By On the occasion of our 20th anniversary
By Gustavo Arellano
By R. Scott Moxley
By Alfonso Delgado
By Courtney Hamilton
By Joel Beers
By Peter Maguire
By Charles Lam
Since imitation is the sincerest form of flattery, the OC Weekly owes a great big wet one to big-time reporter Jean O. Pasco of the big-time Los Angeles Times. Pasco's Jan. 22 front page story titled "Anti-Airport Initiative Comes to Crashing Halt" is basically a Rich Little-ization of our Jan. 15 El Toro Watch No. 91, which was dubbed "Fatal Blow? Activists believe new strategy can kill El Toro Airport."
Our story outlined the airport opponents' new Safe and Healthy Communities Act, which is designed to stop the county's proposed El Toro International Airport by requiring approval from two-thirds of county voters. So did Pasco's. Our story called the initiative a radical departure from previous opposition strategies aimed at forcing a non-aviation reuse of the Marine Corps base. So did Pasco's. Our story laid out the opponents' schedule for getting the act on the March 2000 ballot. So did Pasco's. Our story outlined how many signatures and how much money the opposition needs to raise. So did Pasco's. Our piece said the seven South County cities opposed to the airport will formally announce the Healthy Communities Act at the end of January. So did Pasco's.
The only real difference between our story and Pasco's was her confusing lead paragraph, which described how airport opponents "ran out of time" to get their new initiative on this year's ballot. In fact, this is a fundamental misreading of the anti-airport groups' strategy. For months, anti-airport memoes and notes show South County opponents have been secretly planning to go before voters in March 2000. Their earlier focus on forcing a special election this year was a ruse designed to keep pro-airport forces off-balance. In the case of the Times, the ruse worked too well.
That fact that Pasco neglected to mention the Weekly wasn't a personal failure. It's an insight into the solipsistic world of Orange County journalism. At the two major dailies-the Times and The Orange County Register-it's policy to ignore other local papers, even when acknowledging them would be not only truthful, but also ethical.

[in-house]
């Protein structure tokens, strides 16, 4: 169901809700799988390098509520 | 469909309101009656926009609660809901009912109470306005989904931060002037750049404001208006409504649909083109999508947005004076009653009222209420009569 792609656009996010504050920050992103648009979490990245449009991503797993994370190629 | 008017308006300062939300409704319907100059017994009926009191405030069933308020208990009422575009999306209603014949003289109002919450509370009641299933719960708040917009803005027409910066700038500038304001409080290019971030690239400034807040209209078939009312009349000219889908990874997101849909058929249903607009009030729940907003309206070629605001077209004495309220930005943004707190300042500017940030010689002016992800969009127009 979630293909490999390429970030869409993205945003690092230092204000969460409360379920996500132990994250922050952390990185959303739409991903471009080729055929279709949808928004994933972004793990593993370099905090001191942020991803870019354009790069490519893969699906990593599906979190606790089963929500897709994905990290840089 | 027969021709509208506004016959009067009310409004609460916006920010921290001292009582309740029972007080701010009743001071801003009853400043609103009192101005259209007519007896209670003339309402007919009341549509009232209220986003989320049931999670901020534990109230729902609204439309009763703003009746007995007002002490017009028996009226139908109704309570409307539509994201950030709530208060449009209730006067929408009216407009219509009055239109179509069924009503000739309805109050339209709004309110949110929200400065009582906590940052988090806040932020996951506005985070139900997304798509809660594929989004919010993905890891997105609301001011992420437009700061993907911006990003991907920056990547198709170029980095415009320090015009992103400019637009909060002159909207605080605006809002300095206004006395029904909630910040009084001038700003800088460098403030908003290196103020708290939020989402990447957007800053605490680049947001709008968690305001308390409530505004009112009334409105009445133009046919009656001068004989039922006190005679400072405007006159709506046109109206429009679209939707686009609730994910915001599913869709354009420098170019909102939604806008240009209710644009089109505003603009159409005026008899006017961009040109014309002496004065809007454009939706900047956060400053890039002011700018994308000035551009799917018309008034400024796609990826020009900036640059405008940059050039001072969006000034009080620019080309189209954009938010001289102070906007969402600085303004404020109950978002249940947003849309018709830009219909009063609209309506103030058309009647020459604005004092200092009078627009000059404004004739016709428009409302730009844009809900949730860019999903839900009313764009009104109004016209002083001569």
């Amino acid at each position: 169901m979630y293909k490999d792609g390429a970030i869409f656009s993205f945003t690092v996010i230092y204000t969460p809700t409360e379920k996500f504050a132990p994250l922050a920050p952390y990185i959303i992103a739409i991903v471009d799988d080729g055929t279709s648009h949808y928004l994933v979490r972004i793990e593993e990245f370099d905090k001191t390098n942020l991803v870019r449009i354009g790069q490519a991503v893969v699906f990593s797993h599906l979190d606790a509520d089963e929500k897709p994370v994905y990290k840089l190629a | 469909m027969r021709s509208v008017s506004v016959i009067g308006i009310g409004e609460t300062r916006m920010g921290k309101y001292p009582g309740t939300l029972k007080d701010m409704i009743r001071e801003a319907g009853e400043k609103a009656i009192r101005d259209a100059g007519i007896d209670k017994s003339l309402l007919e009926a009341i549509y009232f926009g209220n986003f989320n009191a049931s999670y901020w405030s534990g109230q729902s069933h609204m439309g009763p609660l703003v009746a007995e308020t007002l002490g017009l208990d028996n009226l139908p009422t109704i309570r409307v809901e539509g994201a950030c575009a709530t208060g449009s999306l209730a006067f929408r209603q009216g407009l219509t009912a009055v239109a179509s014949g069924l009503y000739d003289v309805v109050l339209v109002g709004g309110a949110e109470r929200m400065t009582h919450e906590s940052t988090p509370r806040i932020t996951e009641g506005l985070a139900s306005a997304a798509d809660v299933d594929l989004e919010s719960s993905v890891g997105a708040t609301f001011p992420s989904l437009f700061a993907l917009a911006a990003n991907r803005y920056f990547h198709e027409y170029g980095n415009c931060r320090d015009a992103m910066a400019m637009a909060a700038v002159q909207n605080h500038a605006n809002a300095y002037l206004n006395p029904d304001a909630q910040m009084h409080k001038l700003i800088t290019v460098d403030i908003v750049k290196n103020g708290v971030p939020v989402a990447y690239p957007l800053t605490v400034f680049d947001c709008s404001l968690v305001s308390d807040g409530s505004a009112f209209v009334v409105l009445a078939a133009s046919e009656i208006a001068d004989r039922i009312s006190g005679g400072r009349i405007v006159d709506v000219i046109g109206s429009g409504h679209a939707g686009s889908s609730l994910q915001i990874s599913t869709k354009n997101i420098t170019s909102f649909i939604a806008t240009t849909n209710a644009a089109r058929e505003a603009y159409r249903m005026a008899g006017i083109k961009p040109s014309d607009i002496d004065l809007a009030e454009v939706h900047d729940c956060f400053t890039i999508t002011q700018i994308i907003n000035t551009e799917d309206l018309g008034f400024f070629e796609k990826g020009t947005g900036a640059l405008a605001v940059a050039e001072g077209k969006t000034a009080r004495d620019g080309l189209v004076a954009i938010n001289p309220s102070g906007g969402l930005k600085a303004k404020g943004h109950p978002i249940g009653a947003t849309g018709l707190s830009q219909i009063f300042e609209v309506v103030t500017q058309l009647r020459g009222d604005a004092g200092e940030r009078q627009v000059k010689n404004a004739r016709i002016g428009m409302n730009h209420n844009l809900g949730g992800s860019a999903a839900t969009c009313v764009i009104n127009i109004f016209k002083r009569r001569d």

Four days before Pasco penned a Healthy Communities Act story that already existed, she created a controversy that does not exist regarding Orange County Republican Party kingpin Tom Fuentes. On Jan. 18, Pasco wrote a 1,200-word story on how New Directions-a small group of supposedly moderate, mostly Huntington Beach Republicans-is gaining strength in the GOP Central Committee.
Pasco's inside-politics tale predicted that Fuentes-Central Committee chairman for a record 14 years-was in trouble, even though he "is expected to win another two-year term as county chairman at tonight's party elections."
"Despite an unrivaled track record as a premier fund-raiser and chief cheerleader, Fuentes has fallen out of favor with some party activists and financial backers after the devastating losses for local and statewide GOP candidates in Orange County's November elections," wrote Pasco. "Party leaders looking ahead to pivotal elections in 2000 are worried as well that his increasingly barbed comments and attacks in nonpartisan races are pushing away moderates and squandering precious party resources."
Much of this has been said before about Tío Tomas-but more eloquently. "Your leadership and your bigoted right wing of the party has led us down the path to defeat," reportedly wrote central committee member and former Marine Colonel William Daugherty to Fuentes in October 1996. "For years, our representatives have been a laughingstock in Sacramento. Worse, they have been absolutely ineffective."
Don't get us wrong: nothing would please us more than watching the GOP Central Committee can the man who in 1988 paid $4,000 for poll guards for the Latino areas of the 72nd Assembly district. But there's just one problem: the arithmetic. Despite the November 1998 losses, when Democrats not only held onto the 46th Congressional seat but also picked up a state Assembly and Senate seat, New Directions held just 11 Central Committee seats out of 60. Clearly, Fuentes is still in the driver's seat for the OC GOP. Meanwhile, some observers question the extent of the new group's moderation. Among its members is Laguna Beach's Frank Ricchiazzi, who not only is gay but also well-known for his rabid partisanship.
Not that it matters. The day after Pasco's piece predicting trouble for Fuentes ran, her byline appeared with a story titled "OC Republicans Again Turn to Fuentes" that was much shorter and lacked the meaningless speculation that padded her piece 24 hours earlier.
So much for that-at least for two years.